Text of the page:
U.S. election night 2016

Republicans take over two governors' offices

GOP candidates triumphed in two states previously led by Democrats, bringing total close to historic high

Election judge Ed Wingfield of Denver, Colorado accepts ballots outside the Denver Elections Division offices on November 8, 2016 in Denver, Colorado. After a contentious campaign season, Americans go to the polls today to choose the next president of the United States. (Marc Piscotty/Getty Images)

Election judge Ed Wingfield of Denver, Colorado accepts ballots outside the Denver Elections Division offices on November 8, 2016 in Denver, Colorado. After a contentious campaign season, Americans go to the polls today to choose the next president of the United States. (Marc Piscotty/Getty Images)

JEFFERSON CITY, Mo. — Republicans won control of the Vermont governors’ office Tuesday, picking up a previously Democratic seat in their quest to expand their statehouse leadership to their strongest levels in decades.

The governors’ contests in a dozen states were part of a battle for statehouse supremacy that also included nearly 6,000 state legislative elections. Heading into Tuesday, Republicans controlled more than two-thirds of the nation’s legislative chambers, as well as 31 of the 50 governors’ offices.

They were inching toward their historical high of 34 governorships sent in 1922.

In a key legislative battle, Republicans also won control of the Kentucky House — the lone remaining Democratic-held chamber in the South — for the first time in nearly a century while defeating Democratic House Speaker Greg Stumbo.

The states in play Tuesday include:


Republican Lt. Gov. Phil Scott defeated Democrat Sue Minter to take over the office held by Democratic Gov. Peter Shumlin, who chose not to run for another two-year term.

Scott is currently the only Republican statewide officeholder in a liberal-leaning state but has tacked to the left by embracing abortion rights and gay marriage. Minter was a former transportation secretary for Shumlin.


Former Navy SEAL officer Eric Greitens declared victory Tuesday after Democratic Attorney General Chris Koster called to concede the gubernatorial race. The winner will succeed term-limited Democratic Gov. Jay Nixon.

Greitens capitalized on his military service and his work as founder of the veterans’ charity known as The Mission Continues. He cast himself as an outsider going up against a career politician. Koster, a former Republican state senator, had picked up key endorsements from the National Rifle Association and major agricultural groups.

Including primary candidates, Missouri governors’ campaigns have raised more than $72 million, easily doubling the previous record.


In one of the nation’s highest-profile races, Republican Gov. Pat McCrory was locked in a close race against Democratic Attorney General Roy Cooper.

The race has become a referendum on North Carolina’s rightward shift under McCrory, highlighted by a law that limits anti-discrimination protections for lesbian, gay, bisexual and transgender people and directs transgender people to use public restrooms matching the gender on their birth certificates. Cooper has vowed to try to repeal the law as governor.

Recent flooding from Hurricane Matthew has also played into the race, as McCrory has been at the public forefront of response and recovery efforts.


Lt. Gov. Eric Holcomb won election over Democrat John Gregg to continue a 12-year run of Republican governors in Indiana. Holcomb, a former state Republican Party chairman, had had been appointed to the state’s No. 2 spot by Gov. Mike Pence and later was nominated as his replacement when Pence dropped his re-election bid in July to run for vice-president.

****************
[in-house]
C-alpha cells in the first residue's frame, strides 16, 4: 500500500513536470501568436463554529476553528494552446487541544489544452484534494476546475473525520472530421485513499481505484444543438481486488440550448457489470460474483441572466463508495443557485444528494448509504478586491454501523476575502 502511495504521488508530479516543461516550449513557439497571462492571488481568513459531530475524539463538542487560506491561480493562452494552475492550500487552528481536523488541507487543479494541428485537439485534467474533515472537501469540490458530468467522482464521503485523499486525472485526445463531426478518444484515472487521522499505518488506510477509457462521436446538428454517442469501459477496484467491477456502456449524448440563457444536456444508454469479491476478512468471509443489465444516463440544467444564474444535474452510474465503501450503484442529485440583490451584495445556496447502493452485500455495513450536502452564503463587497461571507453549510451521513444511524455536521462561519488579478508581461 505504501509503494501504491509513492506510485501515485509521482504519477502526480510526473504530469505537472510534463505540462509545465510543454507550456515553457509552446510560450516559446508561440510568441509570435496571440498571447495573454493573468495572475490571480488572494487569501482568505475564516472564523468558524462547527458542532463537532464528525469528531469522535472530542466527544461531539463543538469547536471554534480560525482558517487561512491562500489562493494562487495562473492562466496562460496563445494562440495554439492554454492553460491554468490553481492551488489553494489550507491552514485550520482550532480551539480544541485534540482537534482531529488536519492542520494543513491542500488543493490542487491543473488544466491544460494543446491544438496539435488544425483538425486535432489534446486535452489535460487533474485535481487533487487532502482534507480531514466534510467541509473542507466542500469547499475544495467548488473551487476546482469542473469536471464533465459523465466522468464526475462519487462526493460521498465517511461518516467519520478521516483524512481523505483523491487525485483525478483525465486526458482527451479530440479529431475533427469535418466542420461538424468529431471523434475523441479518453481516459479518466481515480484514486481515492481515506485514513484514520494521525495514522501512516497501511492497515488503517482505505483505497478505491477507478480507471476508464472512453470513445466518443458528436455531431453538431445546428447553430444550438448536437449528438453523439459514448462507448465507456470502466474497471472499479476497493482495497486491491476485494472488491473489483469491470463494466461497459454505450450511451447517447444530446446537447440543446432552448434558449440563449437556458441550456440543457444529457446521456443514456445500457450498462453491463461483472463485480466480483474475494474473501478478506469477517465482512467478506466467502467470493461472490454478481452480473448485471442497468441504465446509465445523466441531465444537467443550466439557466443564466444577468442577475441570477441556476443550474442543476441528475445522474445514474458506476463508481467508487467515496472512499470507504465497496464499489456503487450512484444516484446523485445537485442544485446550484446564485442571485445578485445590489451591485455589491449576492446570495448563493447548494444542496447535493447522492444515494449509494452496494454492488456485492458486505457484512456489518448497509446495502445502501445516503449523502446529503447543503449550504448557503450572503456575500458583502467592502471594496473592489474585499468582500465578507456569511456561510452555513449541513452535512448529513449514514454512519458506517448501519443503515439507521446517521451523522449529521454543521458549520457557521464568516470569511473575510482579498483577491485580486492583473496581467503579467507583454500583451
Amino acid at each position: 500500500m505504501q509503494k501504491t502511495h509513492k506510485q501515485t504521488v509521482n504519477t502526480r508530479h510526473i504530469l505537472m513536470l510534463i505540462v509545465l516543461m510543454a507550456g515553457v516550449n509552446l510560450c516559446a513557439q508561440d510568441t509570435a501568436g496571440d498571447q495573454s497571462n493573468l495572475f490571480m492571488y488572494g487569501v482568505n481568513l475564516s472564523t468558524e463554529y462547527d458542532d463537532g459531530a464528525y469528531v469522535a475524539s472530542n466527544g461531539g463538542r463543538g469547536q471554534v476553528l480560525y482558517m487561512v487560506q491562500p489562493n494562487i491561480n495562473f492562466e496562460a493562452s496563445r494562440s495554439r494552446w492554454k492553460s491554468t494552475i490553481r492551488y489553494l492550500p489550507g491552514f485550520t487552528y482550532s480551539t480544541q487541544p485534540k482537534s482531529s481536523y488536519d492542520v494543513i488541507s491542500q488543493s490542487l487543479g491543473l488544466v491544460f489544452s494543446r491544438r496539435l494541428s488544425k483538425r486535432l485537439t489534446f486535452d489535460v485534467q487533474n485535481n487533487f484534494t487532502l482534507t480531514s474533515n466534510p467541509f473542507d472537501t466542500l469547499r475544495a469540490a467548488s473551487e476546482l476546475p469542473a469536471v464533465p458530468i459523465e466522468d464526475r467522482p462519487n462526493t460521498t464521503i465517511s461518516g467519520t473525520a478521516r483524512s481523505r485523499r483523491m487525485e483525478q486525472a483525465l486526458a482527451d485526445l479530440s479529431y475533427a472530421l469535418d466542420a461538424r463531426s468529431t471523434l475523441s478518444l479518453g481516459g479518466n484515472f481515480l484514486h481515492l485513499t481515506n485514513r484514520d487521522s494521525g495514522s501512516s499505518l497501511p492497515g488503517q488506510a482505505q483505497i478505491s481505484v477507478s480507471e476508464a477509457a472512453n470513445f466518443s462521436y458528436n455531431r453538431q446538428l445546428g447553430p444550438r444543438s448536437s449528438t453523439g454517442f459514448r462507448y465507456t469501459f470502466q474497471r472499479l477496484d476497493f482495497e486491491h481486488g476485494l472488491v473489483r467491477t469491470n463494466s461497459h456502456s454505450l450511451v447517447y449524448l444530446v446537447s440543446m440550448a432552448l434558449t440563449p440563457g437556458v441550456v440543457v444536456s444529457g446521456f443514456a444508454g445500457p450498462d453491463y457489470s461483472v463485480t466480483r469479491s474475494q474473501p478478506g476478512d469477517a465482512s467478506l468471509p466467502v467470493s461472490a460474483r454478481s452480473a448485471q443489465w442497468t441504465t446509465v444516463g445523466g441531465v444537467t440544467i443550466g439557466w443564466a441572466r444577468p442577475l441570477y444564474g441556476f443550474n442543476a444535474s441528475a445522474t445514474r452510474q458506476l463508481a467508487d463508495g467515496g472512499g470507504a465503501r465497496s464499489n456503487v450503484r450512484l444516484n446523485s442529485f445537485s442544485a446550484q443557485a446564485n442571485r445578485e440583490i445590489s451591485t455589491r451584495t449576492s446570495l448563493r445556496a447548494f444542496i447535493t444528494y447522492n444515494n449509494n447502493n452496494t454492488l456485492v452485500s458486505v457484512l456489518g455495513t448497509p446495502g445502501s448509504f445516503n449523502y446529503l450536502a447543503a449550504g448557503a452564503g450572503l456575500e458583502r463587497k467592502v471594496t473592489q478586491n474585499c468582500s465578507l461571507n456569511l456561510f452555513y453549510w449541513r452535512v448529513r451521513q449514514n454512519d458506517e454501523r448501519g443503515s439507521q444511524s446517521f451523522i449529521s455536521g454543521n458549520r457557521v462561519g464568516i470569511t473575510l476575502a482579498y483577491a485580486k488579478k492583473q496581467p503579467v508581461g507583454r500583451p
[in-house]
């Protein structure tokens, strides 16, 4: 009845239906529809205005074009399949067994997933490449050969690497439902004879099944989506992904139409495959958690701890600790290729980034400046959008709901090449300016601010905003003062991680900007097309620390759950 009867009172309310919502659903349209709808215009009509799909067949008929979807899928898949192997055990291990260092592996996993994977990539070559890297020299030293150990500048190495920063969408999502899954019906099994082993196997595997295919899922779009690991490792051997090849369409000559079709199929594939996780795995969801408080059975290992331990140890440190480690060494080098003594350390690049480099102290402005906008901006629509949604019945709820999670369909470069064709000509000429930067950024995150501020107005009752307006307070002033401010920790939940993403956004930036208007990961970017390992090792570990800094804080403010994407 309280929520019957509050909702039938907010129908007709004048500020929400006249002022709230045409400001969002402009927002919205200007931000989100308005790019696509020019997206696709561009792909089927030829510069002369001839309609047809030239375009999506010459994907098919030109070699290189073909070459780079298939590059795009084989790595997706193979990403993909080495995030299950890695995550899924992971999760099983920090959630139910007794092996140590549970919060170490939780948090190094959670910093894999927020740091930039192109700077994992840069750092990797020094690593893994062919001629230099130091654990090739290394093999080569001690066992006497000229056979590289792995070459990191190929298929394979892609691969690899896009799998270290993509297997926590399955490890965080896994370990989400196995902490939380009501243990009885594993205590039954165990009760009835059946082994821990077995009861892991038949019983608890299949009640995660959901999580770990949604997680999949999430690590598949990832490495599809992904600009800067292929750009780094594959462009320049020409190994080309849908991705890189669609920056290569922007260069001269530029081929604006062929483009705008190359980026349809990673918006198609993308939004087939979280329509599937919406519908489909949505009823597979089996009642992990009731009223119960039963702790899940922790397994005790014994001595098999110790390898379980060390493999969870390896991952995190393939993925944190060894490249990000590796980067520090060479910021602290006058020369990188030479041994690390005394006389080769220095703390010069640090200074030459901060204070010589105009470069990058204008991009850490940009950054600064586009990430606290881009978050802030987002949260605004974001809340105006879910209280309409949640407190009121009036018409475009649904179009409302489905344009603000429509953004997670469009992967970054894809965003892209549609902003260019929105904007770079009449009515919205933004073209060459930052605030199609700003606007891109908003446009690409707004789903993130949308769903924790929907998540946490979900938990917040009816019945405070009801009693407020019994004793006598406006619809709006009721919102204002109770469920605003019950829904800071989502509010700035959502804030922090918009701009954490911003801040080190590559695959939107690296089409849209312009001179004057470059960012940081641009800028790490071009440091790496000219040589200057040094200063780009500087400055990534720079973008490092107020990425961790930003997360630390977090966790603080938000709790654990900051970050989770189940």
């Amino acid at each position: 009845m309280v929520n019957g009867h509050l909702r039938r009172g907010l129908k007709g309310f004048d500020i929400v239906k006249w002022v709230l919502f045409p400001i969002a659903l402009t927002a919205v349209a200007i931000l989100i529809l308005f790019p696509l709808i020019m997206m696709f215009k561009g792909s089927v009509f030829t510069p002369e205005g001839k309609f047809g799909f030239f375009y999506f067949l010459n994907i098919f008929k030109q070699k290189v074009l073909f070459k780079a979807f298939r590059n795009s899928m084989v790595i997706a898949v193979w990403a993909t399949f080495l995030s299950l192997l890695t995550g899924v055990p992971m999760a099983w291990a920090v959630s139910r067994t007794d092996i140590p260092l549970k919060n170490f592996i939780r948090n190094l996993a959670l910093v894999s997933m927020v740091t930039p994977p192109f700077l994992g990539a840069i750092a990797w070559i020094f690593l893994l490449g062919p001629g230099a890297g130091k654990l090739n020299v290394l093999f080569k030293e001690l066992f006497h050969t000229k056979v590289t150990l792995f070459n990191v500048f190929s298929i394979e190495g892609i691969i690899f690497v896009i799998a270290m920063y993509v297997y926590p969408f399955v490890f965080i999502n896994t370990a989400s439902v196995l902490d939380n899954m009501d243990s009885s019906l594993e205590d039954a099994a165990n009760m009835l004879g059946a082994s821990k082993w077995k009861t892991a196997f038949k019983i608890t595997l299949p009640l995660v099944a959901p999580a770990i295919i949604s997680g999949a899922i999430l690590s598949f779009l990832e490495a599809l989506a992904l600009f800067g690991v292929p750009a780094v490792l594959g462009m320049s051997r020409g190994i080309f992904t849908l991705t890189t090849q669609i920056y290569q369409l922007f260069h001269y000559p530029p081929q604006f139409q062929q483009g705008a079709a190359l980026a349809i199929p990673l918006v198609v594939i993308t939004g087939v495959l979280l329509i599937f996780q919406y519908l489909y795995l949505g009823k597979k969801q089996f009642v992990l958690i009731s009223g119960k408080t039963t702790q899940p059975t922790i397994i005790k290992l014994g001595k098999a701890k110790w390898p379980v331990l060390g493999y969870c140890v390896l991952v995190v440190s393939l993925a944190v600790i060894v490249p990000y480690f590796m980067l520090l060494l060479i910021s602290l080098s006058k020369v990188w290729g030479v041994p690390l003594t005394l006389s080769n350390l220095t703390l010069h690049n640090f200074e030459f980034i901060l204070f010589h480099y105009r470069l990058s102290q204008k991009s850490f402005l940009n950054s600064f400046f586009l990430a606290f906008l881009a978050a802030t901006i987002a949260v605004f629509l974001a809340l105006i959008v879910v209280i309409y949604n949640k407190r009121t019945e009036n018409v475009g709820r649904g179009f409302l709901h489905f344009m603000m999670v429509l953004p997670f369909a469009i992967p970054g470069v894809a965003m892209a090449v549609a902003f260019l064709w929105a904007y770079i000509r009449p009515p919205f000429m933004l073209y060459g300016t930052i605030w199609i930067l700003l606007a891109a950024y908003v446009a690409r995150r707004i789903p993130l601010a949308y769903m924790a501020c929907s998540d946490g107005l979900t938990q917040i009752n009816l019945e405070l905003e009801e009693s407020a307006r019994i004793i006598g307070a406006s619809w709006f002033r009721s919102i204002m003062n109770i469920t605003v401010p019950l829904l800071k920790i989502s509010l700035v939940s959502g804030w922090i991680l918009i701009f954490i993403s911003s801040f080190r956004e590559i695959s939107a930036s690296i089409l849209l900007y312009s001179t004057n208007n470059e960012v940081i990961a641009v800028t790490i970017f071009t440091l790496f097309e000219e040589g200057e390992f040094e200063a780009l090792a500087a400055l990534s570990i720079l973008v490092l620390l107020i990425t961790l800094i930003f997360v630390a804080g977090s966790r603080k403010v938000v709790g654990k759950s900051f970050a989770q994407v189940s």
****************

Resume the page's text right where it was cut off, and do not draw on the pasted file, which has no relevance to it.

Gregg had tried to cast Holcomb as a “rubber stamp” for Pence, pointing out Holcomb’s support for a religious-objections law that Pence signed. Opponents said the law, which was later revised, sanctioned discrimination against same-sex couples by allowing businesses to refuse to serve them.


Jim Justice’s victory will continue a 16-year stint of Democratic governors in a state that has otherwise been tilting toward Republicans. Justice, the state’s wealthiest resident, cast himself as a political outsider adept at creating jobs.

Republican candidate Bill Cole, the state Senate president, had hoped to ride Trump’s coattails. But Cole’s pledge to revive the coal industry was offset by Justice, himself a coal billionaire.

Justice will succeed term-limited Democratic Gov. Earl Ray Tomblin.


The governor’s office is open because Democratic Gov. Maggie Hassan was trying to oust Republican U.S. Sen. Kelly Ayotte.

The race to replace her featured two members of the governor’s Executive Council — Democrat Colin Van Ostern and Republican Chris Sununu, the son of former Gov. John H. Sununu and the brother of former U.S. Sen. John E. Sununu.

Democrats have controlled the governor’s office for 18 of the past 20 years.


Democratic Gov. Steve Bullock was facing a challenge from Republican Greg Gianforte, a computer software firm founder who poured millions millions of his own money into the race. Gianforte aired more TV ads than all other statewide executive candidates in the nation, according to an analysis by the Center for Public Integrity of data from the tracking firm Kantar Media/CMAG.

Bullock was heavily aided by the Democratic Governors Association.


In Delaware, Democratic U.S. Rep. John Carney Jr. was elected to succeed term-limited Democratic Gov. Jack Markell. And in North Dakota, Republican businessman Doug Burgum won election to replace Republican Gov. Jack Dalrymple, who did not seek re-election. Republican Gov. Gary Herbert won re-election in Utah, Democratic Gov. Kate Brown won re-election in Oregon, and Democratic Washington Gov. Jay Inslee of Washington also turned back challengers.

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